The nightmare is over: Bravo dumps final two "Startups: Silicon Valley" episodes in another time slot downgrade
Everything we called out early on about Bravo's "Startups: Silicon Valley" show seems to have been right: It was an awful, vapid, and inauthentic representation of "entrepreneurship." People in the Valley pretty universally hated it. Critics almost universally hated it too.
But I was wrong about one thing: I dreaded that it could unleash a "Wall Street"-like torrent of wantrentrepreneur douchebags flooding Silicon Valley. Turns out it won't, because no one watched the horrid mess.
After moving its time slot once already, because its awful ratings were tainting the whole Monday night lineup, Bravo unceremoniously moved it again, according to BetaBeat. It'll now air at 6 pm central time on Tuesdays -- that's 4 pm pacific time. Clearly, the producers have just assumed no one who works in the actual, real Silicon Valley is watching.
What's more, given Christmas is next week, Bravo is dumping the final two shows back to back in the middle of Tuesday afternoon and just moving on. That means after tomorrow, we're done. This may very well be the last words you ever read from me about it. (Trust me, I hope so too.) Let's see the cast and producers try to spin this one as good news.
If Randi Zuckerberg can convince Bravo to go ahead with a New York season, she's one hell of a saleswoman. (BetaBeat also breaks down the dubious reality of that $500,000 that Ben and Hermoine Way supposedly raised in a previous episode.)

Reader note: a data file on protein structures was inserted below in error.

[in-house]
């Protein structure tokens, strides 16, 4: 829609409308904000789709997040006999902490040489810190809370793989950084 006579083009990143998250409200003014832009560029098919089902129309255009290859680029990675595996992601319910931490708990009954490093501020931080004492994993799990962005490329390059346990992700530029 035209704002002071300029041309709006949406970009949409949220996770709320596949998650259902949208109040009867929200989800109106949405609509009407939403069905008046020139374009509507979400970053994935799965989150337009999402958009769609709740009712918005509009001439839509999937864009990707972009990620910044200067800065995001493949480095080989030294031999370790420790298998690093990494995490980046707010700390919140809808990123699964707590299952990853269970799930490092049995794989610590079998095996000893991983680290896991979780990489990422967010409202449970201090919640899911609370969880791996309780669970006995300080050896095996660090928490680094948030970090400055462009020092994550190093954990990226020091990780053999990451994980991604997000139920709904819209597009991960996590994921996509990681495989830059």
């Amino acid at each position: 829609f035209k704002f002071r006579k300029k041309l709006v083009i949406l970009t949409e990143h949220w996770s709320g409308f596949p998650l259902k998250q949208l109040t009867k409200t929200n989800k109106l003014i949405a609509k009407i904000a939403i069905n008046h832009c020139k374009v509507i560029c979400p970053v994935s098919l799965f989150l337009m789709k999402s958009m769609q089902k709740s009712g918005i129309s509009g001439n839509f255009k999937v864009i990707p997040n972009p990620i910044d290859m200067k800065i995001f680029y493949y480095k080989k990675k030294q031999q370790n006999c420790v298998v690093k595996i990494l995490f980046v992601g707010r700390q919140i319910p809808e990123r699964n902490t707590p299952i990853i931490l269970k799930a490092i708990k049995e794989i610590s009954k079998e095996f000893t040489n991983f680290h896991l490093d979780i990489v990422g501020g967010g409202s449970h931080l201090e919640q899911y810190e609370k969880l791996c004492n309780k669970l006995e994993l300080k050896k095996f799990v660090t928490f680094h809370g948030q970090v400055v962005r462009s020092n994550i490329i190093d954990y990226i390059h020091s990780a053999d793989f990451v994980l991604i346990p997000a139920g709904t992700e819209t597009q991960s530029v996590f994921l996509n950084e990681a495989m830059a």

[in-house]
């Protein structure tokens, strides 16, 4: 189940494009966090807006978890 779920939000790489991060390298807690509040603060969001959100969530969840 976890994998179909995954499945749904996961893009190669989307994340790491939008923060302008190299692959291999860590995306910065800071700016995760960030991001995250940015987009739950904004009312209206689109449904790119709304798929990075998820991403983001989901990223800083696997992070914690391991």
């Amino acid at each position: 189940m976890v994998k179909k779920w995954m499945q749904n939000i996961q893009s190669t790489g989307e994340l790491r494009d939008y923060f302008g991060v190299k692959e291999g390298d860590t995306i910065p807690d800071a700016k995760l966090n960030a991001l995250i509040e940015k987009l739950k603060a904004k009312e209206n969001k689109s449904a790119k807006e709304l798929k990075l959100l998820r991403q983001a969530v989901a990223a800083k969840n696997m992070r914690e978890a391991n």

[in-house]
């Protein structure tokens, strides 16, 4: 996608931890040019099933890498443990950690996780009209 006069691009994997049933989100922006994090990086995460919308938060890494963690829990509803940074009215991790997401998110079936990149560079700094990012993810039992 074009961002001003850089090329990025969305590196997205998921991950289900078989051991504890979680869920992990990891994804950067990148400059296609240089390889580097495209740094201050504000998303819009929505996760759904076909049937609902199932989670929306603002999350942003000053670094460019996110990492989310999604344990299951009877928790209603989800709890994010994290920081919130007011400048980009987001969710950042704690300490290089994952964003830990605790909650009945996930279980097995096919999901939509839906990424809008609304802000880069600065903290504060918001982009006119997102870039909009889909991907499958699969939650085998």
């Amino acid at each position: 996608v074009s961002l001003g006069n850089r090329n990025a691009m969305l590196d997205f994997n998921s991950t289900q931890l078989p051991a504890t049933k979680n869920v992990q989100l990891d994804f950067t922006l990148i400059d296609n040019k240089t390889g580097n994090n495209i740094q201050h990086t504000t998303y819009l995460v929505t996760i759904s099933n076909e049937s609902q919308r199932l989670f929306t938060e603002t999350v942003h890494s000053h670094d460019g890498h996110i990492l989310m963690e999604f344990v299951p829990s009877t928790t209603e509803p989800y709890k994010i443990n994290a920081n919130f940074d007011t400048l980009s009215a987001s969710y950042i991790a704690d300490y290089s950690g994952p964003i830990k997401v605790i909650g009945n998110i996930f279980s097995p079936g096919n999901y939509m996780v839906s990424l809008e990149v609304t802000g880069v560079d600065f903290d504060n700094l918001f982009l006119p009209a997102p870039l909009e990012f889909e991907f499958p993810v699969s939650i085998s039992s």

It's unfortunate that "LOLWork" has done even worse in the ratings, since that's actually about a real entrepreneur and, truth be told, not a bad show. I can't imagine it represents an actual day in the life at Cheezburger Network -- it's telling that Ben Huh is only on for about five minutes of each episode. But it's a quirky "The Office"-like take on a genuinely quirky Internet company that's built an empire off of captioning cat photos. And the characters -- while they seem to not get much actual work done -- are even sort of lovable in their weirdness. I hope the show gets another shot, but that'd be one hell of a Christmas miracle.
The disappointing ratings of "LOLWork" provide yet another example that big Web audiences almost never translate to TV. No doubt, producers were banking on the massive audience of Cheezburger Network to become viewers, and unlike "Startups: Silicon Valley," the show didn't start out by alienating what should have been its core evangelists. They just didn't seem to tune in.
Goodbye, "Startups: Silicon Valley" producers. We won't miss you around here.
[Image Credit: Wikimedia]